Already looking forward to see who they will meet in Mexico!
We Need More Heroes.
George and Kubi also have a very special project of interviewing and posting Podcasts of people they meet on their way, who don’t want to settle for the ordinary life . You can check out at weneedmoreheroes
Fun to see these young people, who could have been our kids, with their full life ahead of them and taking on special missions. Inspiring to have met them.
After quite some beers but also a good rest we head off following the Baja Divide for the first time. We start straight away with a 15% incline on a gravel road. Happy we first covered 200 km on asphalt before starting this!
What a beautiful, remote, technical, tough ride. So rough we camp just before Ejido Erendira after “only” 45 km. G&K arrive a bit later and also decide to stay here and not push any further.
Morning shows why agriculture is possible in this hot, dry climate. The closeness of the sea provides so much humidity that it takes more than an hour before the tent is dry enough to be packed-up.
In Erendira we stop at the first sign of a grocery store: yesterday all the food was stolen out of our tent by local dogs ☹. Only this grocery store was now in use as a carpenter workshop. Juan has been a carpenter as off the age of 15, now he is teaching his son and two local boys how to make beautiful kitchen doors, stools and big doors.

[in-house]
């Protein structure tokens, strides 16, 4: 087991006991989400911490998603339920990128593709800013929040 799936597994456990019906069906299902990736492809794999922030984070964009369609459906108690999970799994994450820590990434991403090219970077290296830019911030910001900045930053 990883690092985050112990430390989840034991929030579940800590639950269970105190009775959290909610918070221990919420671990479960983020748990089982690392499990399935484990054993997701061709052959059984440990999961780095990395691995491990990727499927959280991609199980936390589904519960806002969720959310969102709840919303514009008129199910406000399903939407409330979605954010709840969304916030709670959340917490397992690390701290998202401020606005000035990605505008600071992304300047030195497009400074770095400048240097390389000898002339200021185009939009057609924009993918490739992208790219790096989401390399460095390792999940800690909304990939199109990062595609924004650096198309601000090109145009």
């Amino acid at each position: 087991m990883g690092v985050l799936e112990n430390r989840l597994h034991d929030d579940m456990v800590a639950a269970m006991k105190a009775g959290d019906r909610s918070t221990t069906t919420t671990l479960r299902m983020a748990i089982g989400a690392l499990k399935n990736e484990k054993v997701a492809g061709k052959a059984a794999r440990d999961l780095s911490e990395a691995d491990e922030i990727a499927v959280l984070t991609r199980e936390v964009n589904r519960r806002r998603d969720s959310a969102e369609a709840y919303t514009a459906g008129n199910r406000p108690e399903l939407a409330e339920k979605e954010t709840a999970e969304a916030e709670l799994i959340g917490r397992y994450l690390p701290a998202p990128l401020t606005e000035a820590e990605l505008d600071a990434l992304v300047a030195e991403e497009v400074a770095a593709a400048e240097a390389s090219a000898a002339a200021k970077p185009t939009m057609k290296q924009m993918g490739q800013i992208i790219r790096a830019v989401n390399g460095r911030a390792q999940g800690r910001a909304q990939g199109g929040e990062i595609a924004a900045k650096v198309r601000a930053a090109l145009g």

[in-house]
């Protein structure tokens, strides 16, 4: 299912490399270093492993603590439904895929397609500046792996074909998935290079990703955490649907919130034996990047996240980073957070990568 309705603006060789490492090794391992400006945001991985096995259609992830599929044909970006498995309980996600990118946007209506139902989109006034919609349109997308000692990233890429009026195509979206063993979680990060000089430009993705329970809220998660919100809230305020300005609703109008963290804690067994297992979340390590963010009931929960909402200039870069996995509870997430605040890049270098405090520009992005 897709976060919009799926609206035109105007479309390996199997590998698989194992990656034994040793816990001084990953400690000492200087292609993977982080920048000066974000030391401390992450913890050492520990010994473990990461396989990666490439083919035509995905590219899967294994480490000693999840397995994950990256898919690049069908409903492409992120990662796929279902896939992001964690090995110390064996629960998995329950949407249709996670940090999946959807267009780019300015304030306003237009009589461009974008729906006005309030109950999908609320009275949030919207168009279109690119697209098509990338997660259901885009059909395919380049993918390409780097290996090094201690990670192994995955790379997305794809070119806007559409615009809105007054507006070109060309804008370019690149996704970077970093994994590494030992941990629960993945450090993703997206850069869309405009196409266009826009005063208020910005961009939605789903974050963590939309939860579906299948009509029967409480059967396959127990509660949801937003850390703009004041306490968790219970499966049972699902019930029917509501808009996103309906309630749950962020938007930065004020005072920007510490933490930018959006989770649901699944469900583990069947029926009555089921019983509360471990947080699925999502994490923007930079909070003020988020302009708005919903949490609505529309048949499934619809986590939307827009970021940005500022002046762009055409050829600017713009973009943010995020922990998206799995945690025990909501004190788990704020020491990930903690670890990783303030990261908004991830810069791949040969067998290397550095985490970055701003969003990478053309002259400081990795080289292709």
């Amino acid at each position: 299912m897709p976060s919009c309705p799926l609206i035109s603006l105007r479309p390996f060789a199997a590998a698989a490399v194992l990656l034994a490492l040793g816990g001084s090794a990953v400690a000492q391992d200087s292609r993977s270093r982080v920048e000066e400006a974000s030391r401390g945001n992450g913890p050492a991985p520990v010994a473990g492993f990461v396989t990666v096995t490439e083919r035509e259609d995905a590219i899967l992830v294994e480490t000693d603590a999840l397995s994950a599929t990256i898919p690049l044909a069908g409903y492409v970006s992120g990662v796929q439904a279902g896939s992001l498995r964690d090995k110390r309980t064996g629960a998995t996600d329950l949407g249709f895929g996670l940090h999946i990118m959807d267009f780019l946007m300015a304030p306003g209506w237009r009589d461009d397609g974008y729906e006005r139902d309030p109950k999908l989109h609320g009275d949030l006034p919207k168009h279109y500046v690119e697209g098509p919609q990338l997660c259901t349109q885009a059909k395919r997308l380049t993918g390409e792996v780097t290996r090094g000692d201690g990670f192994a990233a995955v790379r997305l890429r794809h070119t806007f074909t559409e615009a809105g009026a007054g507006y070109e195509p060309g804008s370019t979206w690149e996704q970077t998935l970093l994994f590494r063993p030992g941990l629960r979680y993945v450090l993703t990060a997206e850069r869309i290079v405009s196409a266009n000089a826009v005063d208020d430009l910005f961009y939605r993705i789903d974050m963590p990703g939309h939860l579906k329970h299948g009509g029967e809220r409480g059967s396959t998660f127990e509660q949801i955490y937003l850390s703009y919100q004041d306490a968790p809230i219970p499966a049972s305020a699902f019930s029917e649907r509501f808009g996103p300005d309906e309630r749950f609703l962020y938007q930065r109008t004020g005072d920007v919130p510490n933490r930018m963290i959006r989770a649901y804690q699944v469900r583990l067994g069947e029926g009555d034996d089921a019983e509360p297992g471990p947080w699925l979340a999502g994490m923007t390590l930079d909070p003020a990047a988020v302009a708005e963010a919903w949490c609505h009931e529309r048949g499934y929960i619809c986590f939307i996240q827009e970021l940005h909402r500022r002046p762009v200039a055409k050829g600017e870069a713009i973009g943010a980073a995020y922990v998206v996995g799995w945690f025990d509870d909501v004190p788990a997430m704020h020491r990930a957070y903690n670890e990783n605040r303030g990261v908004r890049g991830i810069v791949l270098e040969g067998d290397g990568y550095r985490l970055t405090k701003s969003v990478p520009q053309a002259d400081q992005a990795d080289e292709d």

He lives in Tijuana but decided to accept work in this old holiday village and enjoys the solitude and working at some nice remodelling and construction projects. Also creating two jobs and teaching is very satisfactory. At the age of 50 he is the proud grandfather of 17 grandchilderen! It was amazing to listen to his drive and positive view of life!
We think we have a relaxing day to Colonet and take it easy, stopping at each nice turn of the road by the sea but when our road is blocked by a hugh fence we loose more than 45 min to find the new way to continue. A tough, very technical afternoon follows, where Frank falls and is bitten in his bum by a rock ☹
We meet again G&K and are taken over by a big group of off road motorcyclists and then finally arrive in Colonet.
The local wild camp spot does not appeal to G&K nor us and as there is no motel/hotel in the small city we are forced to bike further during twilight and dark, to finally reach a hotel.
As we will not bike the mountain bike route but the Highway 1 and as there is no shoulder we decide to bike on the dirt road next to the road. G&K catch up with us and speed-off on the tarmac. We struggle through dust, which turns into mud as it started to rain. The mud is so sticky it blocks the wheels completely and Frank needs to carve out the mud between the mud guard and the wheel with a knife to get us going again.
You can imagine we choose to bike on the highway as of that moment, even if we do not like it very much. After a long day with watching for trucks, a local man stopping to offer us shelter (which we kindly declined), discovering new food as you don’t know what you’re ordering, passing through a landscape of massive fields of strawberries and tomatoes, seeing many USA shool buses we discover are used to transport field workers, covering 80+ km, we finally arrive in Santa Maria.
Tomorrow a day of rest to blog & prepare for the more secluded and tougher part of Baja California.
PS. Check out tab Map to see the route of week 32.